Passage through Alaska: a nautical tour of straits and shores
SOME of the most spectacular sights in Alaska - the pine-forested islands along the Inside Passage, the high-walled inlets of the Misty Fiords, the grandeur of Glacier Bay - can be seen only from the water. One of the best ways to experience the scenic wonder of the state's southern panhandle is from the deck of a cruise ship. Typically, cruises leave from Vancouver, British Columbia, or San Francisco and sail north during the summer season through the maze of islands and inlets that make up Alaska's Inside Passage (see map Page B9). Here, in narrow channels flanked by tall pine forests, killer whales swim in the waters of the Johnstone Strait, and Kwakiutl Indian villages can be seen on the shores.
Ketchikan, called ``Alaska's First City,'' is usually the first Alaskan port on a ship's voyage north. The old section was built over a fishing creek, and today the wooden walkways of Creek Street connect craft shops, restaurants, and old homes.
Outside Ketchikan, visitors can take flightseeing trips or day cruises to the Misty Fiords, where gray cliffs plunge to meet a glassy dark sea, and Sitka spruce and western hemlock cling to narrow ledges. Waterfalls of melting snow cascade down the cliffs in thin, delicate wisps, and bald eagles perch in the tops of trees, scanning the waters for fish.
When a ship pulls into Wrangell, the town's ``Shady Ladies'' - welcomers dressed as saloon girls of the 1800s - greet the passengers. Visitors stroll the streets of this logging town or walk to Chief Shake's island to view an Indian long house and a collection of totem poles. Along the beach are ancient petroglyphs. From here, the ships cruise Wrangell Narrows and emerge into Frederic Sound, summer breeding ground of the humpbacked whale.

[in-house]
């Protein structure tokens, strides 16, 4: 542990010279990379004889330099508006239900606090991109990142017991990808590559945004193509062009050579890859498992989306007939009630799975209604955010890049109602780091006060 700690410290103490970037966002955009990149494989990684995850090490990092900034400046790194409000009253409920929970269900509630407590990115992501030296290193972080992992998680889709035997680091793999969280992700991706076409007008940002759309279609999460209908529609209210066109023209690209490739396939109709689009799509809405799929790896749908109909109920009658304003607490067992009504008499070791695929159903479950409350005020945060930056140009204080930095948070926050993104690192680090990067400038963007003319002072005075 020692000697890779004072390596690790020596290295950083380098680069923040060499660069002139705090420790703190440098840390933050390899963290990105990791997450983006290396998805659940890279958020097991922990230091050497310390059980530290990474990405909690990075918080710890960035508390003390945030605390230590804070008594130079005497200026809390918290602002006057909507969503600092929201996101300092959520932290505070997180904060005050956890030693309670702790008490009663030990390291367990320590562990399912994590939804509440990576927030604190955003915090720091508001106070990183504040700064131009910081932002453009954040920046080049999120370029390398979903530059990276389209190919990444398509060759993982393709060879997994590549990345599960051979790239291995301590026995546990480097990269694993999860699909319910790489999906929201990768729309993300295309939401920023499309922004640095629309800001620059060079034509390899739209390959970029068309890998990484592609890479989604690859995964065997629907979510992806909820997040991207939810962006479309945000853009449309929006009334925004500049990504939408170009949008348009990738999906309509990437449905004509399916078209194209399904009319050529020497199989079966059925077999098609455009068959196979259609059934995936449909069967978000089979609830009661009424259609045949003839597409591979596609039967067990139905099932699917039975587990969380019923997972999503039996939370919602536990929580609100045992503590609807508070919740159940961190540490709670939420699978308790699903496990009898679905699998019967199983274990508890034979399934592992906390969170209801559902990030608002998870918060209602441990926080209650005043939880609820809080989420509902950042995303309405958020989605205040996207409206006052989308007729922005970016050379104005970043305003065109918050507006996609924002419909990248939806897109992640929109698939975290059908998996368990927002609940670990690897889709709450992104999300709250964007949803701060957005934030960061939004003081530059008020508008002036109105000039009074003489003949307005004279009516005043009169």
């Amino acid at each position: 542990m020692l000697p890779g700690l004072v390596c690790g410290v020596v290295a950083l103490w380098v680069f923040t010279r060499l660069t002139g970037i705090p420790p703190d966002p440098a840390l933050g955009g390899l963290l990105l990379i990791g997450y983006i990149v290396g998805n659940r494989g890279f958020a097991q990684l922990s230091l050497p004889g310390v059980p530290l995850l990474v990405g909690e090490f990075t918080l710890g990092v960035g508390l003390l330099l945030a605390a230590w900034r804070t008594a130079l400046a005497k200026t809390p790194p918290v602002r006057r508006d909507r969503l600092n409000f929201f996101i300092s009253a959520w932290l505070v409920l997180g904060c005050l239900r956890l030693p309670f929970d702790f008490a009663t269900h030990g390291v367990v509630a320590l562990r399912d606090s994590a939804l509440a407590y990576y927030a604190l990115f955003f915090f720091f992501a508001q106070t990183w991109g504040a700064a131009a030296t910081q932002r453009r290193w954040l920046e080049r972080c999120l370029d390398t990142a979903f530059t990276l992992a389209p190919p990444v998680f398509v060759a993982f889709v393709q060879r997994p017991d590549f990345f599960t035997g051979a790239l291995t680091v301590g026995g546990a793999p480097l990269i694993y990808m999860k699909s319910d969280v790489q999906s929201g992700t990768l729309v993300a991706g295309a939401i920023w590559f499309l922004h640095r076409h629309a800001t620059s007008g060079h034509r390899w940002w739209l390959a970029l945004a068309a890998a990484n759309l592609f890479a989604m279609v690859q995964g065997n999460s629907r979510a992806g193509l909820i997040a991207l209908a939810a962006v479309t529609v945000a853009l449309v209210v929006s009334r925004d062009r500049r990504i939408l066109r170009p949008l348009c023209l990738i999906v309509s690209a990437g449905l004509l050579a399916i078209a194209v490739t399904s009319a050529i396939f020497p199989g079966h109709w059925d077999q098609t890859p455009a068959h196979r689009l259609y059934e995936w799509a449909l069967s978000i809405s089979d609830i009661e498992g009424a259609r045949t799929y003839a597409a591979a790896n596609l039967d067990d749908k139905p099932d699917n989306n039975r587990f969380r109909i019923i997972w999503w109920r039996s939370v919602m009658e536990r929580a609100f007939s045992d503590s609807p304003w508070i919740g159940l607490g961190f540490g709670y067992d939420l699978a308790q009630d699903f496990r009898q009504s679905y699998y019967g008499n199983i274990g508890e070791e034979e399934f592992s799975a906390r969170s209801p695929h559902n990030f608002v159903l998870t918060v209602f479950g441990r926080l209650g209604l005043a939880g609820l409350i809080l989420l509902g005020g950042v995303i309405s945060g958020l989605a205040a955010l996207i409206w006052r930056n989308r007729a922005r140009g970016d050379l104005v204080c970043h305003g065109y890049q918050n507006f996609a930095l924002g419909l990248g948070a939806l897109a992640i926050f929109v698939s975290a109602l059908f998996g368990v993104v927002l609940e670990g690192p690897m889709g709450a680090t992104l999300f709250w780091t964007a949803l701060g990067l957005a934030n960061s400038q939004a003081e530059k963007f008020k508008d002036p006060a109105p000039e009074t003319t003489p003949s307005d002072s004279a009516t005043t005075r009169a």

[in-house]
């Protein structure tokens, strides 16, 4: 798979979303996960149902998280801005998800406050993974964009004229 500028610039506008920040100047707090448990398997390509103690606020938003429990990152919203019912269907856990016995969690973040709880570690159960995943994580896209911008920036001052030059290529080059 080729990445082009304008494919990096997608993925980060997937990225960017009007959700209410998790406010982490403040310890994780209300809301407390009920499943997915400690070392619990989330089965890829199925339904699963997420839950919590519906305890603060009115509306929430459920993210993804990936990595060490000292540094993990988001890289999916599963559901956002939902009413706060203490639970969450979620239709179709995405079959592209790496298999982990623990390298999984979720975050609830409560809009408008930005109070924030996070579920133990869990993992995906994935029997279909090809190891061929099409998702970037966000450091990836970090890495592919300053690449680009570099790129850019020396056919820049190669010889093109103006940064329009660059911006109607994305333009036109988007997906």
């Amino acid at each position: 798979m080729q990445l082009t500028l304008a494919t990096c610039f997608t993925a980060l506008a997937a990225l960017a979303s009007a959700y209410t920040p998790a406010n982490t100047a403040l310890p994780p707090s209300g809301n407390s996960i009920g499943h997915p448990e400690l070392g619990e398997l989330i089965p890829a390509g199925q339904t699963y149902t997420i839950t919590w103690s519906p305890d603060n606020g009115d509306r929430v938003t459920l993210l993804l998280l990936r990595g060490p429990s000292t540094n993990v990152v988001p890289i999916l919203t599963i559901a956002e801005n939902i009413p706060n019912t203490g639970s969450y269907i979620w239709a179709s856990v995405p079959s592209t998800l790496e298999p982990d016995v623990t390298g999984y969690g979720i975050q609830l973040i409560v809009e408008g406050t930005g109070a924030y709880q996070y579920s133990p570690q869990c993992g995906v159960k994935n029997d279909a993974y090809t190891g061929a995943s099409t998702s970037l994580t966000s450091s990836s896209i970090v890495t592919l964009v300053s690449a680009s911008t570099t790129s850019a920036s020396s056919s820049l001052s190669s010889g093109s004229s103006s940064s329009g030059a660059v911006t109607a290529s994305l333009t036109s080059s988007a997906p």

In the Norwegian-American fishing community of Petersburg, visitors walk from the dirt road of Sing Lee Alley to the newly paved main street, where a sign in the laundromat advertises ``Showers - 15 minutes for $1.50.'' Petersburg's shrimp is famous, and at the Petersburg Fish Company, a tiny dockside restaurant, a great meal can be had for $5 to $10.
The old Russian town of Sitka is known for St. Michael's Cathedral, its Russian Orthodox church, rebuilt in 1966 after the 1840s original. A short walk takes you to Sitka National Historical Park, where tall Sitka spruce shelter a collection of Haida and Tlingit totem poles.
Juneau, Alaska's state capital, is accessible only by water or air. It lies at the foot of Mt. Juneau, which looms above the State Capitol. The Alaska State Museum here houses hand-woven Chilkat blankets, Tlingit ceremonial masks, Tsimshian ``bent-boxes,'' crafted out of one piece of wood molded into shape, and samples of traditional potlatch offerings.
From Juneau, you can take a helicopter or plane ride above the Juneau Ice Field, hike out on the sprawling Mendenhall Glacier, or take a whitewater trip down the Mendenhall River. After the excursions, stop in at the famous Red Dog Saloon, immortalized in Warner Bros.' ``Yosemite Sam'' cartoons, or take a bus to the Thane Oarhouse for fresh grilled Alaska salmon and authentic tribal dances of the Tlingit and Haida Indians.
Haines is an outpost set against majestic mountains at the head of the Lynn Canal. You can explore the grounds of the 1904-era Fort William H. Seward or visit galleries of modern native art. At the Alaska Indian Arts Center, modern-day artisans carve totem poles and spirit masks in traditional ways. Every winter, hundreds of bald eagles gather near here to feed in the warm waters of the Chilkat River.
In the 1890s Gold Rush town of Skagway, visitors walk the board sidewalks once trod by infamous bandit Soapy Smith. From this port, thousands of hopefuls braved the steep Chilkoot Pass in search of gold.
The high point of every cruise to Alaska is Glacier Bay. Early in the morning, the ship enters this deep blue expanse of water fed by 16 moving rivers of ice. At Bartlett Cove, near the entrance to the bay, the ships stop to pick up a National Park Service naturalist who explains to passengers the geological features of the area and identifies wildlife. Everyone goes on the lookout for nesting guillemots, gulls, and puffins. Mountain goats and black bear can be seen along the shores, and harbor seals and their pups lounge on floating blocks of ice.
Margerie Glacier, with bright blue ice castles that tower above the ship, and Grand Pacific Glacier, with a wide expanse of dirt-blackened ice, are part of the spectacle. As the ship moves slowly, ever closer to the glaciers, there's not a sound until, occasionally, a huge chunk breaks off from the wall of ice with the soul-wrenching rumble the Indians called ``white thunder,'' echoing from deep within the ice. Even the large cruise ships move with the swells created by the fall. Then all is silence once more.